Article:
In Swaziland we helped out at a community center, probably one of our bigger challenges during our trip. The poor families in the town all lived in some old mining homes, built by the Brittish, which were small and sparse to begin with but were now quite run down, many of them having broken windows or none at all and none of them equipped to truly keep out the cold. In this neighborhood there were many parents who would go off to work every day and leave their small children home alone by themselves with no supervision and nothing to eat, cold and alone for the entire day.
When we first went to the community center, it had only just started around a week before. It took in these 3-5 year olds and gave them 2 meals a day, some medicine for those who were sick, a barebones preschool education and some love and attention. It was our job mainly to give them that love and attention, spend time with them, play with them, hug them, talk to them. Early on there were many children with vacant stares on their faces. They were uncertain of us at first, but after a couple days many of them were instantly excited to see us and would rush up to us for hugs, to be held and loved. They were starved for it, so much that they ended up fighting one another for our attention, clawing at one another and hitting one another. The ones who were not fighting were often staring off into space, unresponsive. It was psychologically and spiritually very draining and it was very difficult to bear more than a couple of hours of it each day.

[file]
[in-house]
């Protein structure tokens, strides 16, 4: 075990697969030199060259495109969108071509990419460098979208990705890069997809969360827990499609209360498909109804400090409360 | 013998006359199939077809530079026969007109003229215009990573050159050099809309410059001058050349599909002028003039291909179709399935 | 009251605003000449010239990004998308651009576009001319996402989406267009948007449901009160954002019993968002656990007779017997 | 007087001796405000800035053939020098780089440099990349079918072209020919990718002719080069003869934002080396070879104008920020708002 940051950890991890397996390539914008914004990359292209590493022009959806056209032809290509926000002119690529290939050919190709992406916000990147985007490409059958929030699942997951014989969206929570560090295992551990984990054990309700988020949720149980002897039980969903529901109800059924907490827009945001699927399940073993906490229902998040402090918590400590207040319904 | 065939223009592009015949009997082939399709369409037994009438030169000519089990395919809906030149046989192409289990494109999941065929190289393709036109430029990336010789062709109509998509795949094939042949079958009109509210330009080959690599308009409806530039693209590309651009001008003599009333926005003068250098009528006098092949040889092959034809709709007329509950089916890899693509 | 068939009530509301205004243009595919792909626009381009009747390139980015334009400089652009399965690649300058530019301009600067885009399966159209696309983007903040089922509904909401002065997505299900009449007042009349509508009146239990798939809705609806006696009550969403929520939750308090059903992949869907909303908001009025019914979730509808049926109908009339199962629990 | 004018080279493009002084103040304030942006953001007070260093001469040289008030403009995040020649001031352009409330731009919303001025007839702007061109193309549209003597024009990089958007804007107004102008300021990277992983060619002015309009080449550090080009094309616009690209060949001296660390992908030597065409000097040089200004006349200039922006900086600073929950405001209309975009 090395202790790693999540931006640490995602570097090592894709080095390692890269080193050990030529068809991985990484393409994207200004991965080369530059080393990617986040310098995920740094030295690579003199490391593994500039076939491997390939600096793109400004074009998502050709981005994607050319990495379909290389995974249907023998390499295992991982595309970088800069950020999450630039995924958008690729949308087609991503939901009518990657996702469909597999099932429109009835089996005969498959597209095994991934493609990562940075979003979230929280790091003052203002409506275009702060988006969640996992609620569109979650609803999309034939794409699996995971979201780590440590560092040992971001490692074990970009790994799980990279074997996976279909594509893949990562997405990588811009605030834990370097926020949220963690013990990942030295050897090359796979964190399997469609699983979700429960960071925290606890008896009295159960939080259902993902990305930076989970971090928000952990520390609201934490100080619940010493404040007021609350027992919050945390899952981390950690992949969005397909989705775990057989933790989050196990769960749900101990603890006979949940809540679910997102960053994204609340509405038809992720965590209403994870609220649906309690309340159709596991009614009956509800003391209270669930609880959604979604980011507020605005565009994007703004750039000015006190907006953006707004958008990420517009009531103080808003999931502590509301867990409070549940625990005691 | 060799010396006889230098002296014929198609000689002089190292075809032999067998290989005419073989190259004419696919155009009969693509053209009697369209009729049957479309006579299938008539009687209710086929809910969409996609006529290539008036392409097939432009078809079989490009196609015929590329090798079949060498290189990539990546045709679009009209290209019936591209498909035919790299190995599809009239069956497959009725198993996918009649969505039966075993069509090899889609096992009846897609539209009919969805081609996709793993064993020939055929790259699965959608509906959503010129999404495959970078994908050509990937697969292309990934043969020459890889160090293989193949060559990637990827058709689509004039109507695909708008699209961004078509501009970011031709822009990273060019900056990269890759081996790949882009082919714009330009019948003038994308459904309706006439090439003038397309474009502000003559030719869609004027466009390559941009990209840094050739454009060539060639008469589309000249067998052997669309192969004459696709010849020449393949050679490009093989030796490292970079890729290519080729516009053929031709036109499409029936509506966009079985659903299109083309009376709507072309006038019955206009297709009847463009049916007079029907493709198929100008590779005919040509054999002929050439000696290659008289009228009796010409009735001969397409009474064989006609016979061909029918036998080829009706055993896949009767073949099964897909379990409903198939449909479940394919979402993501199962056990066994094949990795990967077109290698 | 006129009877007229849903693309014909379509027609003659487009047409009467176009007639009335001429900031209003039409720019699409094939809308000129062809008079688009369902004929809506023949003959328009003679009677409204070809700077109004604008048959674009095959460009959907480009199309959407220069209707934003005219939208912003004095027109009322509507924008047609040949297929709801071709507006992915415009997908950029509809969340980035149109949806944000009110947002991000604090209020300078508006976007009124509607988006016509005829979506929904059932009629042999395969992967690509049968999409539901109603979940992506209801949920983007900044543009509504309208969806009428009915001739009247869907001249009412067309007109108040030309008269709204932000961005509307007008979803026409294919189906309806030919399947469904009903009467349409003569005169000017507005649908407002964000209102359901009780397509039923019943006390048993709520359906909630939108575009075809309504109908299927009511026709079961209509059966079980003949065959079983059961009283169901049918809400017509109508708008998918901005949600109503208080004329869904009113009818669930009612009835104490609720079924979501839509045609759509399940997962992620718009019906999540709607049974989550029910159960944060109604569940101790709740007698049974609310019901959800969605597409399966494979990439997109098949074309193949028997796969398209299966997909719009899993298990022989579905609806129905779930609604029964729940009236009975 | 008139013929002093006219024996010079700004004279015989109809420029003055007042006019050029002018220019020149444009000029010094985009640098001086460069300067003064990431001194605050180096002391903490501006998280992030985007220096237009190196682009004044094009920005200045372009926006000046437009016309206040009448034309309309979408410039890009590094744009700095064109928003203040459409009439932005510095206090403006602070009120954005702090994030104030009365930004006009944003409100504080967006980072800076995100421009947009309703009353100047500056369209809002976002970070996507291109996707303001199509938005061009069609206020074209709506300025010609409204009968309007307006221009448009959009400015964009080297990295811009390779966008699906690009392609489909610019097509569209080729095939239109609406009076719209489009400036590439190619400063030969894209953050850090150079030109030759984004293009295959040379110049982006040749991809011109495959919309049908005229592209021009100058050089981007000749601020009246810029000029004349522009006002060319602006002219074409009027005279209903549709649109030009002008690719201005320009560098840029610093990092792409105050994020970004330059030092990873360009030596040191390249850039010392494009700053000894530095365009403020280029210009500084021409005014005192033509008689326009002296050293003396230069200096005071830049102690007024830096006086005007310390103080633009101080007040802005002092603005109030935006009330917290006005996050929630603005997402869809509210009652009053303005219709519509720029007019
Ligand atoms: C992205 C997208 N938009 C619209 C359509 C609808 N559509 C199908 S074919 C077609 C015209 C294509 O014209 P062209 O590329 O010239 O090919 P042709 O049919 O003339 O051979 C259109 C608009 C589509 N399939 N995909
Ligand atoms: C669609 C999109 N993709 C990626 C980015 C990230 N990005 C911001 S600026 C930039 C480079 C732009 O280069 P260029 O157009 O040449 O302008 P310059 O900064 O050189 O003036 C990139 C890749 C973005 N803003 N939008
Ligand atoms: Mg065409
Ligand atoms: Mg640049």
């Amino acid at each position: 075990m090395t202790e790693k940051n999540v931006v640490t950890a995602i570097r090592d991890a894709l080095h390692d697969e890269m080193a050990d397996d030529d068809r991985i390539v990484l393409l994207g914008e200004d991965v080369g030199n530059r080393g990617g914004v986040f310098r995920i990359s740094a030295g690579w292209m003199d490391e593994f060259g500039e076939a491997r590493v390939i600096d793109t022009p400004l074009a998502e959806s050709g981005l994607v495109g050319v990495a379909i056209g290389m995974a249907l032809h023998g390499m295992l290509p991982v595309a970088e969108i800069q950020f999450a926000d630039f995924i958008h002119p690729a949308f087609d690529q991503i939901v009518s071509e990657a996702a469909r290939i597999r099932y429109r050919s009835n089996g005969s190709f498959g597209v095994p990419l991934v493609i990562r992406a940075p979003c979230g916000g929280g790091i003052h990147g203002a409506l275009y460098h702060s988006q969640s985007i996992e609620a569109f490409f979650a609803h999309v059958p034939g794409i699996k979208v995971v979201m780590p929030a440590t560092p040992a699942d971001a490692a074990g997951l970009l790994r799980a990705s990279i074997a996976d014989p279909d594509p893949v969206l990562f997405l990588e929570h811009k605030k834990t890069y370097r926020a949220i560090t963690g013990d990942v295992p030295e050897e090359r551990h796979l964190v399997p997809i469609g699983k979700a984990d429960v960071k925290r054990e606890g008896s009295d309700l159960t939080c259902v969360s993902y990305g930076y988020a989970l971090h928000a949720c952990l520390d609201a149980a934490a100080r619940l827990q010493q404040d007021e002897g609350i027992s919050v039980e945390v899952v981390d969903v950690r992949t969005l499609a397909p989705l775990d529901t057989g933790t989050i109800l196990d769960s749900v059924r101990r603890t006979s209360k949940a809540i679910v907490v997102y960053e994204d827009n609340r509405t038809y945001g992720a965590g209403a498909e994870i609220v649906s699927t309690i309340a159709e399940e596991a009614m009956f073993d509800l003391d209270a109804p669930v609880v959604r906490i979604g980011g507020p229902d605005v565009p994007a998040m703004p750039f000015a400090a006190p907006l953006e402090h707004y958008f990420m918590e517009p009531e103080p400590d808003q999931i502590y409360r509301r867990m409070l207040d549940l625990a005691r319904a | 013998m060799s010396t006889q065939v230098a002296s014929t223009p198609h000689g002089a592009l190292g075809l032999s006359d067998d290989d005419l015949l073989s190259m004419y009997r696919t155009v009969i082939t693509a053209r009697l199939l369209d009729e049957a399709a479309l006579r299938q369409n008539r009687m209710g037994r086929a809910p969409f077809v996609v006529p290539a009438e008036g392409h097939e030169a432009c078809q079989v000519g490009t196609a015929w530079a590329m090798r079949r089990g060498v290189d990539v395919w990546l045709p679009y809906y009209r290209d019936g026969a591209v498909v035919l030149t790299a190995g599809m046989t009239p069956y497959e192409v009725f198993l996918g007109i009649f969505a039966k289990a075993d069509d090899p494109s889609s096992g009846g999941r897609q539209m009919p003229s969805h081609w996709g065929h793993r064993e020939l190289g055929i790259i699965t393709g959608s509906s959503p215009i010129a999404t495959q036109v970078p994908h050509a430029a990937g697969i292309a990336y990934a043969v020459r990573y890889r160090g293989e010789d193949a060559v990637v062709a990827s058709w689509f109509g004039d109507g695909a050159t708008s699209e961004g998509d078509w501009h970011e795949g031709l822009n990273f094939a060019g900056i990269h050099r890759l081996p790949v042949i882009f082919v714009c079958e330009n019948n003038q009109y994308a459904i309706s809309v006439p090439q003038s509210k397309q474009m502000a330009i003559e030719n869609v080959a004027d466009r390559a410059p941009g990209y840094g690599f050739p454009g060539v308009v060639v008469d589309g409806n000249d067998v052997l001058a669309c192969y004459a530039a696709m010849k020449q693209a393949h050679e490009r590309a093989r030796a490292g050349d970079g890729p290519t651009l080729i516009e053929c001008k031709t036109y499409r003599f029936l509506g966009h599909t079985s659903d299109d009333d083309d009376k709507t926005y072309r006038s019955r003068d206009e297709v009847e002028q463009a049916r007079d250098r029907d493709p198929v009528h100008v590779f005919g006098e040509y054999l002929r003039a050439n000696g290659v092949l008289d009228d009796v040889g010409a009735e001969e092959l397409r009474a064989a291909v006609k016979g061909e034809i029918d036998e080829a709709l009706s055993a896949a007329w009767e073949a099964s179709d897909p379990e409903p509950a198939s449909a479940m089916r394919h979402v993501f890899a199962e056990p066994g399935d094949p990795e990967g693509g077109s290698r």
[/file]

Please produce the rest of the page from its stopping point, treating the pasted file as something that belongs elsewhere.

Snethemba, in the picture with me, was one of the younger ones, and he was one of those vacant stares. If he wasn't vacant, he was whining or feeling sick or in some way miserable. I would help feed him sometimes, for he would often just stare at his food. It took him more than the usual couple of weeks to begin to look lively, but when he did I couldn't help smiling at it. Toward the end of our stay, he was standing with the other kids, getting into the songs they were singing, listening to the lessons, eating and often feeding himself, and playing a lot, even with other children. I don't know why my memory of him affects me as it does, but he just seemed special to me. There was such a great contrast between Snethemba when I first saw him and Snethemba when I said goodbye. The picture is from when he was first starting to warm up to people, a couple of weeks after arriving. It wasn't until then that he would even accept being held, let alone seek it out. That change was especially beautiful to me.